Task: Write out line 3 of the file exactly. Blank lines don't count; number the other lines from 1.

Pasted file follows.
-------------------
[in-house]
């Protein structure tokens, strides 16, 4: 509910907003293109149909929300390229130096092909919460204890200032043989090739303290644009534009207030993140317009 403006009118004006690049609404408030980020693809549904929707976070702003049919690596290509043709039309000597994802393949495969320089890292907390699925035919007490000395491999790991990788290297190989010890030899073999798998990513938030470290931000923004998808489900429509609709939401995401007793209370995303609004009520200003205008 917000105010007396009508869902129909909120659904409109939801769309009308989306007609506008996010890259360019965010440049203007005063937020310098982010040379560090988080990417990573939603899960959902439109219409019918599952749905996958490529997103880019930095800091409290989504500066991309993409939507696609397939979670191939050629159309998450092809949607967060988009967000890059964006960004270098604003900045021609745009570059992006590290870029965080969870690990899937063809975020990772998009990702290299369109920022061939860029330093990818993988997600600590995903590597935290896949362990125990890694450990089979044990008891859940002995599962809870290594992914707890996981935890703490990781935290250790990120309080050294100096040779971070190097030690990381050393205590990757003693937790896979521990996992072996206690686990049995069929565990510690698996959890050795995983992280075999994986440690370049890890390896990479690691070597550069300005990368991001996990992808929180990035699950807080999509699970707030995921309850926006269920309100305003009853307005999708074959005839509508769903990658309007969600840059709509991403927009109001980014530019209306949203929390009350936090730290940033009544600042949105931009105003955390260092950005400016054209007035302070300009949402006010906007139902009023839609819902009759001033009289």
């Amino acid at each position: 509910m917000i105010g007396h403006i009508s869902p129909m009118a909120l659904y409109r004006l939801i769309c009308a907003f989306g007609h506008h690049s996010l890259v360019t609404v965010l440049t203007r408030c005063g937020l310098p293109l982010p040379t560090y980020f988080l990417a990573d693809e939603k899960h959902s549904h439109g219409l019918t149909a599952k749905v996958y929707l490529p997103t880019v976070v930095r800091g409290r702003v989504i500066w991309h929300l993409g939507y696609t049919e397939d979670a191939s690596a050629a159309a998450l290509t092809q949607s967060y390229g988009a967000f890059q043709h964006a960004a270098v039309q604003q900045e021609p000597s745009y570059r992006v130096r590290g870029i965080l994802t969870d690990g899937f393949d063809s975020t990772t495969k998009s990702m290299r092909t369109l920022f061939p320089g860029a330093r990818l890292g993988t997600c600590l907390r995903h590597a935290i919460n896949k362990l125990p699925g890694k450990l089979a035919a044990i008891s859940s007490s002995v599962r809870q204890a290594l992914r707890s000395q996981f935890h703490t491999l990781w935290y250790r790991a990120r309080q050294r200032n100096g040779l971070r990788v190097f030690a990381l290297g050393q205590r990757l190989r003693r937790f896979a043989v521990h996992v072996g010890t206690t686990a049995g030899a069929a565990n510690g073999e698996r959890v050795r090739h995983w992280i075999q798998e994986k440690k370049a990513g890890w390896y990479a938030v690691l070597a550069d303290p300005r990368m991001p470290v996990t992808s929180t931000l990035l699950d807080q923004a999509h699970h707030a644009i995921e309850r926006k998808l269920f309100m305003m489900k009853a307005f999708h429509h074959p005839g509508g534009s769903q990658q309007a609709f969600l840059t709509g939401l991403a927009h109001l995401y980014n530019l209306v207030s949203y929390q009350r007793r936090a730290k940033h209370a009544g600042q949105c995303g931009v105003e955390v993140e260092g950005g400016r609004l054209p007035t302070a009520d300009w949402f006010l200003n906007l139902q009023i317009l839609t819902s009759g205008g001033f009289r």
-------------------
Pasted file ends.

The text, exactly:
């Amino acid at each position: 509910m917000i105010g007396h403006i009508s869902p129909m009118a909120l659904y409109r004006l939801i769309c009308a907003f989306g007609h506008h690049s996010l890259v360019t609404v965010l440049t203007r408030c005063g937020l310098p293109l982010p040379t560090y980020f988080l990417a990573d693809e939603k899960h959902s549904h439109g219409l019918t149909a599952k749905v996958y929707l490529p997103t880019v976070v930095r800091g409290r702003v989504i500066w991309h929300l993409g939507y696609t049919e397939d979670a191939s690596a050629a159309a998450l290509t092809q949607s967060y390229g988009a967000f890059q043709h964006a960004a270098v039309q604003q900045e021609p000597s745009y570059r992006v130096r590290g870029i965080l994802t969870d690990g899937f393949d063809s975020t990772t495969k998009s990702m290299r092909t369109l920022f061939p320089g860029a330093r990818l890292g993988t997600c600590l907390r995903h590597a935290i919460n896949k362990l125990p699925g890694k450990l089979a035919a044990i008891s859940s007490s002995v599962r809870q204890a290594l992914r707890s000395q996981f935890h703490t491999l990781w935290y250790r790991a990120r309080q050294r200032n100096g040779l971070r990788v190097f030690a990381l290297g050393q205590r990757l190989r003693r937790f896979a043989v521990h996992v072996g010890t206690t686990a049995g030899a069929a565990n510690g073999e698996r959890v050795r090739h995983w992280i075999q798998e994986k440690k370049a990513g890890w390896y990479a938030v690691l070597a550069d303290p300005r990368m991001p470290v996990t992808s929180t931000l990035l699950d807080q923004a999509h699970h707030a644009i995921e309850r926006k998808l269920f309100m305003m489900k009853a307005f999708h429509h074959p005839g509508g534009s769903q990658q309007a609709f969600l840059t709509g939401l991403a927009h109001l995401y980014n530019l209306v207030s949203y929390q009350r007793r936090a730290k940033h209370a009544g600042q949105c995303g931009v105003e955390v993140e260092g950005g400016r609004l054209p007035t302070a009520d300009w949402f006010l200003n906007l139902q009023i317009l839609t819902s009759g205008g001033f009289r």